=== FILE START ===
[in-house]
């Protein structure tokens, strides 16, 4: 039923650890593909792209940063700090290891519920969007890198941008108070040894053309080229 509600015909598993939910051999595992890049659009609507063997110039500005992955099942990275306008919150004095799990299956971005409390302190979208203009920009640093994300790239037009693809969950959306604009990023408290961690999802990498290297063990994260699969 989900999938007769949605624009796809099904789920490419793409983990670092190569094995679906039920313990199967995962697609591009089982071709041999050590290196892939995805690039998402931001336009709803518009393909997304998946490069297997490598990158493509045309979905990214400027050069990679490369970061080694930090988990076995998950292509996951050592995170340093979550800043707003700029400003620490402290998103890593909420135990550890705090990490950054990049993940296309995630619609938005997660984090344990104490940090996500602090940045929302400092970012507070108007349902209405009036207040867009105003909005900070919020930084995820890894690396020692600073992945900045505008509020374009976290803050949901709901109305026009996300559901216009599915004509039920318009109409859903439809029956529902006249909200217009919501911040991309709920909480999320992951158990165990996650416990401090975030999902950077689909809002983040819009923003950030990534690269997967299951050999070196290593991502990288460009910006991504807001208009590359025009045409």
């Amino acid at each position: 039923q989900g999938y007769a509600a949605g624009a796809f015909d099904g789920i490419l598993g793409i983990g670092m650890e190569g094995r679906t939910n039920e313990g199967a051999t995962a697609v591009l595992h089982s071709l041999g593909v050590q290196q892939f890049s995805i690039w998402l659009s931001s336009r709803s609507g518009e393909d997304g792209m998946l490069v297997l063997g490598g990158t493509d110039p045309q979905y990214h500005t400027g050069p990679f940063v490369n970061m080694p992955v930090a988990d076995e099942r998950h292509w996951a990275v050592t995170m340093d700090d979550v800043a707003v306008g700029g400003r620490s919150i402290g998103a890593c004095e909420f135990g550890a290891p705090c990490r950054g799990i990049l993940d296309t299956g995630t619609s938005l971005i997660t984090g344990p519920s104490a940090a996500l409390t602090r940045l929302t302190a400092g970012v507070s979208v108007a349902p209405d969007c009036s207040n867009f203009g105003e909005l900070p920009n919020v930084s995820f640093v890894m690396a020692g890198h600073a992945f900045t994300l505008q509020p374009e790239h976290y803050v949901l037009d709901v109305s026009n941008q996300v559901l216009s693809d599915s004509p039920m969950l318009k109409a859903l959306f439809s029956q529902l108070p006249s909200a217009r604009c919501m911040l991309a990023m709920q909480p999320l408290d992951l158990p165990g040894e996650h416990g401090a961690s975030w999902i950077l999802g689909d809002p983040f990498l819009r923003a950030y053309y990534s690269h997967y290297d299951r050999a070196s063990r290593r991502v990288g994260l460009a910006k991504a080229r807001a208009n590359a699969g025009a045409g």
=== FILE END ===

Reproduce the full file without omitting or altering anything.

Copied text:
[in-house]
């Protein structure tokens, strides 16, 4: 039923650890593909792209940063700090290891519920969007890198941008108070040894053309080229 509600015909598993939910051999595992890049659009609507063997110039500005992955099942990275306008919150004095799990299956971005409390302190979208203009920009640093994300790239037009693809969950959306604009990023408290961690999802990498290297063990994260699969 989900999938007769949605624009796809099904789920490419793409983990670092190569094995679906039920313990199967995962697609591009089982071709041999050590290196892939995805690039998402931001336009709803518009393909997304998946490069297997490598990158493509045309979905990214400027050069990679490369970061080694930090988990076995998950292509996951050592995170340093979550800043707003700029400003620490402290998103890593909420135990550890705090990490950054990049993940296309995630619609938005997660984090344990104490940090996500602090940045929302400092970012507070108007349902209405009036207040867009105003909005900070919020930084995820890894690396020692600073992945900045505008509020374009976290803050949901709901109305026009996300559901216009599915004509039920318009109409859903439809029956529902006249909200217009919501911040991309709920909480999320992951158990165990996650416990401090975030999902950077689909809002983040819009923003950030990534690269997967299951050999070196290593991502990288460009910006991504807001208009590359025009045409």
């Amino acid at each position: 039923q989900g999938y007769a509600a949605g624009a796809f015909d099904g789920i490419l598993g793409i983990g670092m650890e190569g094995r679906t939910n039920e313990g199967a051999t995962a697609v591009l595992h089982s071709l041999g593909v050590q290196q892939f890049s995805i690039w998402l659009s931001s336009r709803s609507g518009e393909d997304g792209m998946l490069v297997l063997g490598g990158t493509d110039p045309q979905y990214h500005t400027g050069p990679f940063v490369n970061m080694p992955v930090a988990d076995e099942r998950h292509w996951a990275v050592t995170m340093d700090d979550v800043a707003v306008g700029g400003r620490s919150i402290g998103a890593c004095e909420f135990g550890a290891p705090c990490r950054g799990i990049l993940d296309t299956g995630t619609s938005l971005i997660t984090g344990p519920s104490a940090a996500l409390t602090r940045l929302t302190a400092g970012v507070s979208v108007a349902p209405d969007c009036s207040n867009f203009g105003e909005l900070p920009n919020v930084s995820f640093v890894m690396a020692g890198h600073a992945f900045t994300l505008q509020p374009e790239h976290y803050v949901l037009d709901v109305s026009n941008q996300v559901l216009s693809d599915s004509p039920m969950l318009k109409a859903l959306f439809s029956q529902l108070p006249s909200a217009r604009c919501m911040l991309a990023m709920q909480p999320l408290d992951l158990p165990g040894e996650h416990g401090a961690s975030w999902i950077l999802g689909d809002p983040f990498l819009r923003a950030y053309y990534s690269h997967y290297d299951r050999a070196s063990r290593r991502v990288g994260l460009a910006k991504a080229r807001a208009n590359a699969g025009a045409g």